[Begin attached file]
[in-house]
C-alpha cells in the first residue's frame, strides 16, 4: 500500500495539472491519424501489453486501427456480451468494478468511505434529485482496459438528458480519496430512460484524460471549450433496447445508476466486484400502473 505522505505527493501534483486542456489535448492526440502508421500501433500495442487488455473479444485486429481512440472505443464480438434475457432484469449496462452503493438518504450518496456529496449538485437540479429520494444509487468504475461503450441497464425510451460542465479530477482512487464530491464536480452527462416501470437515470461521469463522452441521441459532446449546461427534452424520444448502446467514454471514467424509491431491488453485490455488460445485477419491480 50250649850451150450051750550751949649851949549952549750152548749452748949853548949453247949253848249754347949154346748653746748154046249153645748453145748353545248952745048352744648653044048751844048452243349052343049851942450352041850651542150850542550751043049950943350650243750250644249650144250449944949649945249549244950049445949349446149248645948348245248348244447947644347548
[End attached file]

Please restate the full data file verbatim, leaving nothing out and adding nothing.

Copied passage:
[in-house]
C-alpha cells in the first residue's frame, strides 16, 4: 500500500495539472491519424501489453486501427456480451468494478468511505434529485482496459438528458480519496430512460484524460471549450433496447445508476466486484400502473 505522505505527493501534483486542456489535448492526440502508421500501433500495442487488455473479444485486429481512440472505443464480438434475457432484469449496462452503493438518504450518496456529496449538485437540479429520494444509487468504475461503450441497464425510451460542465479530477482512487464530491464536480452527462416501470437515470461521469463522452441521441459532446449546461427534452424520444448502446467514454471514467424509491431491488453485490455488460445485477419491480 50250649850451150450051750550751949649851949549952549750152548749452748949853548949453247949253848249754347949154346748653746748154046249153645748453145748353545248952745048352744648653044048751844048452243349052343049851942450352041850651542150850542550751043049950943350650243750250644249650144250449944949649945249549244950049445949349446149248645948348245248348244447947644347548